Jack Ady's favourite teachers

Barbara Grinder

Jack AdyJack Ady is a farmer, businessman and ­former member of the legislative assembly (MLA) for Cardston-Taber-Warner (1986–97). He held the post of minister of advanced education, technology and career ­development for five years. Ady has also been chair of the board of governors for Mount Royal College and chair of the Chinook Health Board. Recently, he was appointed a member of the interim board of the new Alberta Health ­Services Board.

Wilma Tyler Campbell was the first schoolteacher Jack Ady ever had, but she remains one of the most memorable. “I grew up on a small mixed farm near Cardston,” Ady recalls, “and for my first two grades I attended a little two-room school, Grades 1 through 12, at a farming community that was then called Taylorville. Wilma Tyler (she later married and became a Campbell) taught Grades 1 through 8 in one room of our little school, and somehow she managed to teach us all very well.”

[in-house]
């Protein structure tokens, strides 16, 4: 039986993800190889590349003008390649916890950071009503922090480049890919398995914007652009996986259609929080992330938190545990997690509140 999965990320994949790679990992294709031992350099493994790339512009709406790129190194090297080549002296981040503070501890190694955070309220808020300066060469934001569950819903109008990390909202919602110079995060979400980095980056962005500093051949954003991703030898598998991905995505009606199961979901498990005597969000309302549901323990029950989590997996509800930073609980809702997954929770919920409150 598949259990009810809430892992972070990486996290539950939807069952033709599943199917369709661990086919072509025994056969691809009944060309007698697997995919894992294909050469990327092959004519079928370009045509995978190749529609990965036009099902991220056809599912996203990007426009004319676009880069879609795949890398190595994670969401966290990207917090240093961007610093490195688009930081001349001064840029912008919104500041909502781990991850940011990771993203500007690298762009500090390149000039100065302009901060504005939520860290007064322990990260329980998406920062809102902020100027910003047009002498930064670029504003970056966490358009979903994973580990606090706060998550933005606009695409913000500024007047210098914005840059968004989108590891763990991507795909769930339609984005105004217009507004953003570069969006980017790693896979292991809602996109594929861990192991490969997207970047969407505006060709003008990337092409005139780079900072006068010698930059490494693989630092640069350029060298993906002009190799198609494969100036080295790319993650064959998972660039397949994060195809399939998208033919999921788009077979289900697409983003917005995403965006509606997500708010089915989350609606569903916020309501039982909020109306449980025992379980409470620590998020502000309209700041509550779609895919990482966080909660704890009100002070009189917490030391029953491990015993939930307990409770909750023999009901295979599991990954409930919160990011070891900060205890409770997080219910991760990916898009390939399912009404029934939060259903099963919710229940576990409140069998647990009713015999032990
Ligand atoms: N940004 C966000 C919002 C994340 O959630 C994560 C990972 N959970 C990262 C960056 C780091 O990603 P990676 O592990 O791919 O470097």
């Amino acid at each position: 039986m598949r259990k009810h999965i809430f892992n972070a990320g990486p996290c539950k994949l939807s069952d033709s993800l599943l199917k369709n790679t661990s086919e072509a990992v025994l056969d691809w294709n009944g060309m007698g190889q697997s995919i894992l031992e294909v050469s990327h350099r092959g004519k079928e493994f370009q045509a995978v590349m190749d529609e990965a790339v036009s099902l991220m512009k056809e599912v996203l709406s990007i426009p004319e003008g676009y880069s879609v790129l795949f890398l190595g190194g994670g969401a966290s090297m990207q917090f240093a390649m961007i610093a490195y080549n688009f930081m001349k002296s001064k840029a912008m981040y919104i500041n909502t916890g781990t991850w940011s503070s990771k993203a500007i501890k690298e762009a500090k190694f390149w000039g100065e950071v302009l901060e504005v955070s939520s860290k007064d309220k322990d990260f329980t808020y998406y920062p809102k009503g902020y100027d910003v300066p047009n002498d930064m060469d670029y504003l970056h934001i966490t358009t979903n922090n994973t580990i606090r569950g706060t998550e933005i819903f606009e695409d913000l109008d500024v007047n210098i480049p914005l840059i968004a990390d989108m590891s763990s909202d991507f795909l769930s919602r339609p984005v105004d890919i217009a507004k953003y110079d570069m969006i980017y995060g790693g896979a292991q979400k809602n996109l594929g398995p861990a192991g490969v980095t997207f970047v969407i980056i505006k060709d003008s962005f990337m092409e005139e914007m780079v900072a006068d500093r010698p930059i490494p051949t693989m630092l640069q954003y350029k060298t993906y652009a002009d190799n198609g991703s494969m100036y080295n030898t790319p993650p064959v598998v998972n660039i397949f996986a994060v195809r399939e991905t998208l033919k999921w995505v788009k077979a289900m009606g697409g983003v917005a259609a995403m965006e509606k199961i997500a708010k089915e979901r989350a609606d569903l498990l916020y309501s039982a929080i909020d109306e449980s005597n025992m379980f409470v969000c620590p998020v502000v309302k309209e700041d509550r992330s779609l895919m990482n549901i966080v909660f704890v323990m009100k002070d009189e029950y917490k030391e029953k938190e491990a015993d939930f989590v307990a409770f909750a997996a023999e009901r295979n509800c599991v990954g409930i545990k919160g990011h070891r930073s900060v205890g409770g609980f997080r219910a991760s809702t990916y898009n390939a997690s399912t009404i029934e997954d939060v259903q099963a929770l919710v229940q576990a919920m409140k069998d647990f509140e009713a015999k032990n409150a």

Ady says Campbell first taught him to read and write. “Today, lots of kids enter school having some reading skills, but back then, that wasn’t the case. Miss Tyler was amazing. She’d be teaching Grade 1 students how to read in one corner and Grade 8 social studies in another, and we all learned our lessons very well. She brought everyone along and had everything under control, despite all the differences in grade levels and learning abilities.”

By the time Ady was ready for Grade 3, his little school, which was also the centre of religious, cultural and social activities in the community, had closed and all the children in the area were bussed to the Jefferson Consolidated School in Owendale, also east of Cardston.

“Miss Bario was my first teacher at the new school, and she was just as wonderful as Miss Tyler had been,” Ady says. “She took an interest in every child and did an excellent job of teaching the curriculum, but she also taught us all sorts of extra things she thought we needed to know—hygiene and good health habits, for example. Somehow she instilled an interest and enjoyment in learning in all her students and spurred them on to greater achievement and to moving forward. She stimulated her students and made us all want to learn, so we could educate ourselves throughout our lives.”


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